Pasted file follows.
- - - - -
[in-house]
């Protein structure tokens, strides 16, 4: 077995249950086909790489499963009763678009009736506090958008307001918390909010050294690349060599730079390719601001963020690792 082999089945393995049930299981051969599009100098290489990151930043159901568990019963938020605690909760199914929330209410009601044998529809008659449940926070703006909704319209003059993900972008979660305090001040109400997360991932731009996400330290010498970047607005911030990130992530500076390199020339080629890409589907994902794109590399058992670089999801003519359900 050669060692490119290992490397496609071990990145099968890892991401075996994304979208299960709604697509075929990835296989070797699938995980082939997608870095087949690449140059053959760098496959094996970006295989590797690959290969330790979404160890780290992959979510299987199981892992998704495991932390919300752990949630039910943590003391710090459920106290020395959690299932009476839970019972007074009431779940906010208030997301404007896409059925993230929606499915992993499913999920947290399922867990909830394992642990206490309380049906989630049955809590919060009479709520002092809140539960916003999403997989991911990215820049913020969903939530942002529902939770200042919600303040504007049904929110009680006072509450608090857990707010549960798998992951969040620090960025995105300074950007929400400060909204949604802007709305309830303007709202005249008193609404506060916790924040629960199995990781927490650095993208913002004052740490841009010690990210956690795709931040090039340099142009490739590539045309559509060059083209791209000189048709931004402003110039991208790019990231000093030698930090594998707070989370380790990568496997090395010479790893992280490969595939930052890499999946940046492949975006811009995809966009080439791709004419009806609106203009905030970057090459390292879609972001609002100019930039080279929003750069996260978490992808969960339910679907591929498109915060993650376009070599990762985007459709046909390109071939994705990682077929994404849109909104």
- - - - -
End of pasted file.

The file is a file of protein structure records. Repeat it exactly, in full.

[in-house]
């Protein structure tokens, strides 16, 4: 077995249950086909790489499963009763678009009736506090958008307001918390909010050294690349060599730079390719601001963020690792 082999089945393995049930299981051969599009100098290489990151930043159901568990019963938020605690909760199914929330209410009601044998529809008659449940926070703006909704319209003059993900972008979660305090001040109400997360991932731009996400330290010498970047607005911030990130992530500076390199020339080629890409589907994902794109590399058992670089999801003519359900 050669060692490119290992490397496609071990990145099968890892991401075996994304979208299960709604697509075929990835296989070797699938995980082939997608870095087949690449140059053959760098496959094996970006295989590797690959290969330790979404160890780290992959979510299987199981892992998704495991932390919300752990949630039910943590003391710090459920106290020395959690299932009476839970019972007074009431779940906010208030997301404007896409059925993230929606499915992993499913999920947290399922867990909830394992642990206490309380049906989630049955809590919060009479709520002092809140539960916003999403997989991911990215820049913020969903939530942002529902939770200042919600303040504007049904929110009680006072509450608090857990707010549960798998992951969040620090960025995105300074950007929400400060909204949604802007709305309830303007709202005249008193609404506060916790924040629960199995990781927490650095993208913002004052740490841009010690990210956690795709931040090039340099142009490739590539045309559509060059083209791209000189048709931004402003110039991208790019990231000093030698930090594998707070989370380790990568496997090395010479790893992280490969595939930052890499999946940046492949975006811009995809966009080439791709004419009806609106203009905030970057090459390292879609972001609002100019930039080279929003750069996260978490992808969960339910679907591929498109915060993650376009070599990762985007459709046909390109071939994705990682077929994404849109909104």